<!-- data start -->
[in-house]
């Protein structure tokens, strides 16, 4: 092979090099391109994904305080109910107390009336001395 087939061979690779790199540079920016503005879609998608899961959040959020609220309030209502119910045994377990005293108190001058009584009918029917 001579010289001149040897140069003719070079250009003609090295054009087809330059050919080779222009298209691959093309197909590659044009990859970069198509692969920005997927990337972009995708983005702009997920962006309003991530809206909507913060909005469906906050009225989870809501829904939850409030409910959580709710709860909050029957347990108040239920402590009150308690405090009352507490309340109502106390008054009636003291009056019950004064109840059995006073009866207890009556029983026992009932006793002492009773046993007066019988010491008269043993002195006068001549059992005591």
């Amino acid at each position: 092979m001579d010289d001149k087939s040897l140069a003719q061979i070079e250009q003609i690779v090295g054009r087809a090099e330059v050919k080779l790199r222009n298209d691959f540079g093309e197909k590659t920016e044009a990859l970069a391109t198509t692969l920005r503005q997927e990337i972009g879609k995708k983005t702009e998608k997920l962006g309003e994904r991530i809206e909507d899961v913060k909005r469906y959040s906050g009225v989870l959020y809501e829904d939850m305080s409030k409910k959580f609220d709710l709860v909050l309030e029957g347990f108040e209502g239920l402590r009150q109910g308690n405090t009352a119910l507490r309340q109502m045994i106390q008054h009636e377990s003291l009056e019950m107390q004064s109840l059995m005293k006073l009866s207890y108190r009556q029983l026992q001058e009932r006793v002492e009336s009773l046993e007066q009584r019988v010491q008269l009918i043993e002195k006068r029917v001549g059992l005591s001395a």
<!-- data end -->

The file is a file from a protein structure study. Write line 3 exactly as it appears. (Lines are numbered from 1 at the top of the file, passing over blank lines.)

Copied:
């Amino acid at each position: 092979m001579d010289d001149k087939s040897l140069a003719q061979i070079e250009q003609i690779v090295g054009r087809a090099e330059v050919k080779l790199r222009n298209d691959f540079g093309e197909k590659t920016e044009a990859l970069a391109t198509t692969l920005r503005q997927e990337i972009g879609k995708k983005t702009e998608k997920l962006g309003e994904r991530i809206e909507d899961v913060k909005r469906y959040s906050g009225v989870l959020y809501e829904d939850m305080s409030k409910k959580f609220d709710l709860v909050l309030e029957g347990f108040e209502g239920l402590r009150q109910g308690n405090t009352a119910l507490r309340q109502m045994i106390q008054h009636e377990s003291l009056e019950m107390q004064s109840l059995m005293k006073l009866s207890y108190r009556q029983l026992q001058e009932r006793v002492e009336s009773l046993e007066q009584r019988v010491q008269l009918i043993e002195k006068r029917v001549g059992l005591s001395a």